Porter’s networking began two years ago when she allied with other young political hopefuls, volunteered on Antonio Hayes’ successful bid to win a 40th District state senate seat and mounted her own successful campaign for Democratic Central Committee.
Porter has lived in the district for seven years.
Allen, who is fundraising now, may not have a campaign war chest yet on record, but she is a front-runner when it comes to visibility as one of South Baltimore’s leading activists over the past decade.
A co-founder of the South Baltimore Seven neighborhood coalition, she and her colleagues secured a commitment of $39 million in community benefits from Under Armour’s Kevin Plank and other developers of Port Covington.
“We were not playing,” she said. “We were not gonna be left out.”
Among her leadership positions is a three-year stint on the Civilian Review Board, which investigates complaints about city police, that included serving as chair of the board.
“We have a lot of residents who were pushed out that want to return. This population loss doesn’t have to be.” – Keisha Allen.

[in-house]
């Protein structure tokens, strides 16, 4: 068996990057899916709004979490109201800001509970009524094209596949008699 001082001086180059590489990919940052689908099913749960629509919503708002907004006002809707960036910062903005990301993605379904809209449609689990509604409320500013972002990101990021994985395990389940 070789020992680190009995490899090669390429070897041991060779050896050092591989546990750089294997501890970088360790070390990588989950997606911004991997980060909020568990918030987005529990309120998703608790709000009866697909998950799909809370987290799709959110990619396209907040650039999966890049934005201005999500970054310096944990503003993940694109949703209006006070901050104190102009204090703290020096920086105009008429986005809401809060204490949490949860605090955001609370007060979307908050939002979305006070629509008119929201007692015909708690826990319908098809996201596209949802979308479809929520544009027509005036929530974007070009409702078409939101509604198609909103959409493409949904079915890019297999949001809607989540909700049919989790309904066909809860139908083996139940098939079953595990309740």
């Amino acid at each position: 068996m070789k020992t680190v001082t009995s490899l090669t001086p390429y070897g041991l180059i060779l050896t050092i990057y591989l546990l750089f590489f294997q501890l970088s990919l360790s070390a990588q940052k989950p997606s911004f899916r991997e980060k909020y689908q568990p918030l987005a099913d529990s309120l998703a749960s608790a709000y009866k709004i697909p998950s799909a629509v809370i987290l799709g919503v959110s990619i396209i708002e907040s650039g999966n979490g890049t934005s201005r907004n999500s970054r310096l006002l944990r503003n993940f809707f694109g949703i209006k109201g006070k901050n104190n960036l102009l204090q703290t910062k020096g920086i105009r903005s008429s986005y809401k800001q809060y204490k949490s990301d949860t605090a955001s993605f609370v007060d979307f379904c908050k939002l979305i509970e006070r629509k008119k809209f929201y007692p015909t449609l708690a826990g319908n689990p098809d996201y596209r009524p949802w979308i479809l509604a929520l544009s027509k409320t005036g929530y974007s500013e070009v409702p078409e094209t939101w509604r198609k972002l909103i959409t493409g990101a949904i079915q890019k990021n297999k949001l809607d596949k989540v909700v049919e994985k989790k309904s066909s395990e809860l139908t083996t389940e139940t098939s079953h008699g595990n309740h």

She also served for six years on the Baltimore Casino Local Development Council, which consults with the city on how to spend local impact funds from Horseshoe Casino, including three years as the vice chair.
In 2013, Allen founded the Westport Community Economic Development Corporation, now also known as Harbor West Collaborative, with the goal of “regionalizing” community development to increase bargaining power.
Allen wants to address affordable housing, bring people back into the city from the counties and revitalize the district’s commercial corridors. She said public safety plays a big role in that, and that she intends to spend some of the pledged Port Covington money on cameras and lighting.
“We have space for new housing,” Allen said. “We have a lot of residents who were pushed out that want to return. This population loss doesn’t have to be.”
Allen says she has lived in the district for more than a decade.
Going After Vacants
Several others have also set their sights on the 10th District seat.
Cynthia Hendricks Jones, a member of the 46th District Democratic State Central Committee, says she wants to rehabilitate vacant houses and penalize owners for neglecting them.
“They’re buying up property, then they’re going back where they came from,” she said. She said she would also promote rent control and the use of auxiliary police.
A top vote-getter in the 2018 primary election for the Central Committee seat, she said she is not impressed with Porter’s fundraising or her track record of community engagement.